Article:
Hanging Lake Park was a social hub in the canyon
Frontier Historical Society
“It was a wonderful, delightful, magical place.”
— local residents who experienced Hanging Lake Park
Just to the east of the Hanging Lake Trail, on 75 acres, was an unpretentious development dedicated to the enjoyment of the outdoors and the celebration of nature that acted as a hub of local social activity. It did not have a hot springs or a fancy hotel. It did have, however, great food, solitude and the opportunity for socialization. That place was Hanging Lake Park.
The origins of Hanging Lake Park began on July 19, 1909, when Luman U. Comstock filed a homestead for this property located in the heart of Glenwood Canyon. Roughly 10 miles from Glenwood Springs on the north side of the Colorado River, Comstock’s homestead did not include Hanging Lake itself. Hanging Lake had been homesteaded just a few years previously by Thomas F. Bailey, who promoted the natural wonder as a local summer picnic destination.
The city of Glenwood Springs purchased Hanging Lake for use as a city park, receiving title in May 1924. By that time Comstock had been dead 11 years, but his heirs continued to manage their property at the base of the Hanging Lake trailhead. They leased the property to various parties. One use was made by the William Wagner family who operated on the property a maintenance shop dedicated to keeping the unpaved road through Glenwood Canyon passable year-round.
Improvements to the Hanging Lake Trail made by the Civilian Conservation Corps in October 1934 sparked development of Hanging Lake Park. In 1935 Dora Lewis advertised bridge luncheons and dinner dance parties at Hanging Lake Park, presumably in a building constructed at the site. Georgia and LeRoi Pratt operated Hanging Lake Park in 1937, officially becoming its owners in December that year. Their July 3, 1938, 65 cent turkey dinner at their Blue Lantern Inn celebrated not only Independence Day, but was an advertisement to locals for their establishment. The newly completed paved highway through Glenwood Canyon economically connected Eagle and Glenwood Springs. With Hanging Lake Park a needed rest stop between the two towns, locals from both ends of Glenwood Canyon were served by their establishment.
Hanging Lake Park became a local social center. It was a place for parties, club gatherings and high school trips and class dinners. Good trade allowed the Pratts to do extensive improvements to the property and to their residence at the park in 1941. In June 1945, Glover O. “Dub” and Wanda Danford purchased Hanging Lake Park.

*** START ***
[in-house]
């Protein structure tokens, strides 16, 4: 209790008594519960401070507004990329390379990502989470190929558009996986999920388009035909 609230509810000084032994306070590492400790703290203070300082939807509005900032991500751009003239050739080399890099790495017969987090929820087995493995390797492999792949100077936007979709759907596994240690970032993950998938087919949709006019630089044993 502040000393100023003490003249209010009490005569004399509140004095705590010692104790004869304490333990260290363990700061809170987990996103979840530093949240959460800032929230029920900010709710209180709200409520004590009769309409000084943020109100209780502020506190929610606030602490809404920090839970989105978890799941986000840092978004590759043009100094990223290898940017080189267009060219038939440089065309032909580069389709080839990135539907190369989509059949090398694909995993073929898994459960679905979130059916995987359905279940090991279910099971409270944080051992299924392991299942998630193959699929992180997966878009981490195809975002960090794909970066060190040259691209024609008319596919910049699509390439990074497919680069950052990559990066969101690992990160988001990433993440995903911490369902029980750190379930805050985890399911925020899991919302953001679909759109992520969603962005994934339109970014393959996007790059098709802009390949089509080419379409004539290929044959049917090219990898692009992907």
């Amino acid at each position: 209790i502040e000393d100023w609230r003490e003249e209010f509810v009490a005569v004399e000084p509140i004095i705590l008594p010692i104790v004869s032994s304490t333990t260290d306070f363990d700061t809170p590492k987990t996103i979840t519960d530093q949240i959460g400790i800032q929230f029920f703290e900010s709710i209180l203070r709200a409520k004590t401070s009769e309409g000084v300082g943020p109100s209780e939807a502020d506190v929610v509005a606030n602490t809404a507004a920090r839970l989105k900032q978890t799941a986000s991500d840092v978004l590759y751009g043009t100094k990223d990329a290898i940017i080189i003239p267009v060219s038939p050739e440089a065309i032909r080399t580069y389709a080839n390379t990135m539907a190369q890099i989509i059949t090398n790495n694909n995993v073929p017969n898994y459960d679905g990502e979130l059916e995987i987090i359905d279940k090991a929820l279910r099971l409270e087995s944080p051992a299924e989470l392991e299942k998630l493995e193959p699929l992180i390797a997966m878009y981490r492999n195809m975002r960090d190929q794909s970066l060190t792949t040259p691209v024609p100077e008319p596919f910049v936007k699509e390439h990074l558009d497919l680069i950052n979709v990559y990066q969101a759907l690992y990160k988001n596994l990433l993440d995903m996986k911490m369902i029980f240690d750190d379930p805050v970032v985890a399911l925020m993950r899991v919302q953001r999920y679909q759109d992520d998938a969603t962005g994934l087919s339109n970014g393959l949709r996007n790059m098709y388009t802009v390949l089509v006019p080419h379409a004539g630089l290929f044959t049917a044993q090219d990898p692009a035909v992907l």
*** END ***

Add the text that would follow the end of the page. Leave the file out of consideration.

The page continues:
With the tourism industry flourishing at the end of World War II, Hanging Lake and Hanging Lake Park were soon discovered by visitors. The Danfords made sure amenities were available. Nine cabins provided visitor lodging. A cabin and a trailer provided employee housing. Gasoline could be purchased from pumps located in front of a building housing a liquor store and restaurant. Seven springs filled a reservoir with cold, fresh water to supply the needs of the park. Some of that water was diverted to a pool in the restaurant where diners observed trout and goldfish swim. Swiveling bar stools upholstered in red colored fabric allowed patrons to enjoy a sweet treat at the restaurant’s bar. Boaters gained access to the Colorado River from a boat ramp near the park off of Highway 6 and 24 passing by the property.
Tourists could walk the trail to Hanging Lake, or they could rent for $1.50 per hour a horse from the corral Bill and Mary Tibbetts. Bill’s son, Neil, guided horseback riders to the base of Hanging Lake. The visitor then completed the trip to the lake on foot.
Artist Jack Roberts came to Hanging Lake Park in 1952. He took up residence and established his studio above the barn sheltering Tibbetts’ horses. Glenwood Canyon and Hanging Lake Park was the perfect artist retreat, allowing Roberts to perfect his western art and to become a prolific painter. Hanging Lake Park was Roberts’ home and inspired his creativity for 17 years.
Wanda Danford passed away in 1964. With Dub Danford’s passing in 1969, the property was conveyed to the state of Colorado. On July 6, 1972, Glenwood Springs City Council conveyed Hanging Lake back to the United States Government.
Today, the thousands of tourists who visit Hanging Lake see no sign of the local social hub created in a once quiet corner of Glenwood Canyon. Hanging Lake Park remains only in the memories of locals as a place where they could be amazed by the wonders of nature and socialize with friends over a good hearty meal followed by a card game. Simplicity made Hanging Lake Park a success.
Willa Kane is former archivist of and a current volunteer with the Frontier Historical Society and Museum. “Frontier Diary,” which appears the first Tuesday of every month, is provided to the Post Independent by the museum, 1001 Colorado Ave., Glenwood Springs. Summer hours are 10 a.m. to 4 p.m. Monday through Saturday. For more information, call 945-4448.
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